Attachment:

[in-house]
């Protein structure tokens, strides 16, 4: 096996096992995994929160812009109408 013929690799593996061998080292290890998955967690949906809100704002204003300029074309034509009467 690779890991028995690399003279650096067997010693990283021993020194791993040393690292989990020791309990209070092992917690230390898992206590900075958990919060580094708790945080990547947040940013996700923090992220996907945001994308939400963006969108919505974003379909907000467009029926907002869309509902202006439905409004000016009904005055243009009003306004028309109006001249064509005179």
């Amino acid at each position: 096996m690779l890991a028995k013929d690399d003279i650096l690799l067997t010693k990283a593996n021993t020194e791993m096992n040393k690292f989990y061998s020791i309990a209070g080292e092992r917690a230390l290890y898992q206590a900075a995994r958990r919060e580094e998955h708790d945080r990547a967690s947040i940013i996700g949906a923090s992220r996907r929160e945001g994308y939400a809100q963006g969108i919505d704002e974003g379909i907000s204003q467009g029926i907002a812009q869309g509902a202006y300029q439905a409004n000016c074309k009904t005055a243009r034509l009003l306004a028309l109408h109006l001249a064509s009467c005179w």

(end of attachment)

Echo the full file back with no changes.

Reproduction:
[in-house]
């Protein structure tokens, strides 16, 4: 096996096992995994929160812009109408 013929690799593996061998080292290890998955967690949906809100704002204003300029074309034509009467 690779890991028995690399003279650096067997010693990283021993020194791993040393690292989990020791309990209070092992917690230390898992206590900075958990919060580094708790945080990547947040940013996700923090992220996907945001994308939400963006969108919505974003379909907000467009029926907002869309509902202006439905409004000016009904005055243009009003306004028309109006001249064509005179």
């Amino acid at each position: 096996m690779l890991a028995k013929d690399d003279i650096l690799l067997t010693k990283a593996n021993t020194e791993m096992n040393k690292f989990y061998s020791i309990a209070g080292e092992r917690a230390l290890y898992q206590a900075a995994r958990r919060e580094e998955h708790d945080r990547a967690s947040i940013i996700g949906a923090s992220r996907r929160e945001g994308y939400a809100q963006g969108i919505d704002e974003g379909i907000s204003q467009g029926i907002a812009q869309g509902a202006y300029q439905a409004n000016c074309k009904t005055a243009r034509l009003l306004a028309l109408h109006l001249a064509s009467c005179w």